Inclusive Performance Festival -CSU East Bay


PRESENTATION AND WORKSHOP – “Embracing the Strange”

Monday-Tuesday/ April 26-27, 2021. 5pm-7:30pm (Please attend one date)

zoom link:

photo credit: Yvonne Portra

ARTIST TALK: Liz is presenting video excerpts of her 2019 Dance-Theater production, “June Bug Rolls Toward the Sun Like a Scarab,” a multimedia, fidget-positive, over-share about dating, dance, and parenting with Attention Deficit Hyperactivity Disorder (ADHD).

On a quest for true love and artistic survival, a woman’s transformation from larvae to beetle draws from personal stories as a queer, Chicanx dance animal in her 40’s, grappling with themes of belonging, failure and self-acceptance. Weaving elements from The Egyptian Book of the Dead, The Metamorphosis by Franz Kafka, The Myth of Sisyphus by Albert Camus, and ADHD Self-Help audiobooks, she confronts the challenges and insights derived from having a neurodivergent thinking style while rolling a ball of dung [scientific dung beetle reference] for an entire lifetime. Ever present throughout the performance, her relationship with the ball as an absurdist existential theater prop becomes a symbolic representation of her relationship with ADHD.

liz boubion/ photo credit: Yvonne Porta


Virtual workshop designed to address the stigmatized wound of “failure” for the ADHD individual, while sharing ideas around releasing shame, embracing difference and stepping into self-acceptance for atypical and typical thinkers alike. Participants will apply somatic movement practices and writing tools to increase attention, focus and self-regulation. Learn how ADHD traits such as impulsivity, fidgeting, hyperfocus, daydreaming, risk-taking, the need for an increase or decrease of stimuli are hindrances to focused attention in some contexts, yet can serve as assets in the context of dance and physical theater.  Open to all. No experience necessary.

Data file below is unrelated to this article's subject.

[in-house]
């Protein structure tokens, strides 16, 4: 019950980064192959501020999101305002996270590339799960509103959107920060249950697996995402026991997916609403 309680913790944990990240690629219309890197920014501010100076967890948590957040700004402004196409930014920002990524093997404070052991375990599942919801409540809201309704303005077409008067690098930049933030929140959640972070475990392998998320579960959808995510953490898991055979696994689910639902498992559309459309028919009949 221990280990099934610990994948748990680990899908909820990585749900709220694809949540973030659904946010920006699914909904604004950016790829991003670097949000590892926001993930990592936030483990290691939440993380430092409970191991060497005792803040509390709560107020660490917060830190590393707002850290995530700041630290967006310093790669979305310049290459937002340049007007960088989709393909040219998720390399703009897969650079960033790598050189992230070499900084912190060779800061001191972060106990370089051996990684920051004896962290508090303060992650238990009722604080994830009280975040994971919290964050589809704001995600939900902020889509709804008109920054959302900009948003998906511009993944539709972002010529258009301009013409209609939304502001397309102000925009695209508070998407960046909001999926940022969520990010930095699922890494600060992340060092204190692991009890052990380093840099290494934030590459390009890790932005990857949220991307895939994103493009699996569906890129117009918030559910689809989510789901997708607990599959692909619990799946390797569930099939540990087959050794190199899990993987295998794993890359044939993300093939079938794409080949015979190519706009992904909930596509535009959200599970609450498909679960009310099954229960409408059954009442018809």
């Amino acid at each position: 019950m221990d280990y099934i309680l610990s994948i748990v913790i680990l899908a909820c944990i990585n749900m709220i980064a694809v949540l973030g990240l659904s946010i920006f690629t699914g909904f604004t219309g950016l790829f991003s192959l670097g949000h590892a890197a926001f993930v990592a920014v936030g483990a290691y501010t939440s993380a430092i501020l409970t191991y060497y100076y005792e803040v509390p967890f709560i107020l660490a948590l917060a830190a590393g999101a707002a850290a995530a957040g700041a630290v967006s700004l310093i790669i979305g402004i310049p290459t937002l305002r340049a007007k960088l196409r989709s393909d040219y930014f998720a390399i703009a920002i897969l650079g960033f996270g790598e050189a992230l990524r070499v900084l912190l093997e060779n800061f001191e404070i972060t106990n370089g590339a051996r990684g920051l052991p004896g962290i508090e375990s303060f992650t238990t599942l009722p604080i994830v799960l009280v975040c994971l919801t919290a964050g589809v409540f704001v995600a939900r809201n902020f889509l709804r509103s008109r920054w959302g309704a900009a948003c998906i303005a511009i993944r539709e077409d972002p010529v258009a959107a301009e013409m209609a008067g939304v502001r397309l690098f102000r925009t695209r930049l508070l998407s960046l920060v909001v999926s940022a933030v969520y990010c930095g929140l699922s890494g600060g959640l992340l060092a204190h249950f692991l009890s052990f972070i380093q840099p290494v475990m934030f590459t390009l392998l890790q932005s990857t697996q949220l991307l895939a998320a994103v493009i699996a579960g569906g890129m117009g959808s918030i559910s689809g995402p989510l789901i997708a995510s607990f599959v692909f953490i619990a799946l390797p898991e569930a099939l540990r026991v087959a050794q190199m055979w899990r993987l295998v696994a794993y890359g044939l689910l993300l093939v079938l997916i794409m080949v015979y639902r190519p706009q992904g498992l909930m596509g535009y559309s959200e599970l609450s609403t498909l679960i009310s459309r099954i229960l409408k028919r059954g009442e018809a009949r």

For more information on the 1st Annual INCLUSIVE PERFORMANCE FESTIVAL:



“Dancing in the Middle of Nowhere” : A Femicide Abolition Ceremony

Are you safe? On a pilgrimage through the Mojave desert, a woman and her dog meet the elements with teeth, lungs and a neurodivergent heart. The desert mythos transform her body into sky only miles from where the remains of a woman’s corpse were recently found. Forensics were only able to identify her by her teeth.

Over the last year during the pandemic, I have been working on my art practice with a solo focus both in Oakland (Ohlone territory) as well as parts of Southern California (Mojave/Cahuilla and Tongva Desert Territory). I am currently gathering new footage for a process I am undertaking confronting my fears and ideas of freedom, while being alone in a desert as a female-identified granddaughter of Mexican immigrants. 

Statistics of femicide and gender-based violence in border towns continue along with an increase of domestic-violence during the pandemic world-wide.  The idea of safety in the “middle of nowhere” is to be explored and confronted through dance, by harnessing wind and following somatic instincts.  I am in equal parts afraid of rattlesnakes as I am of men with guns.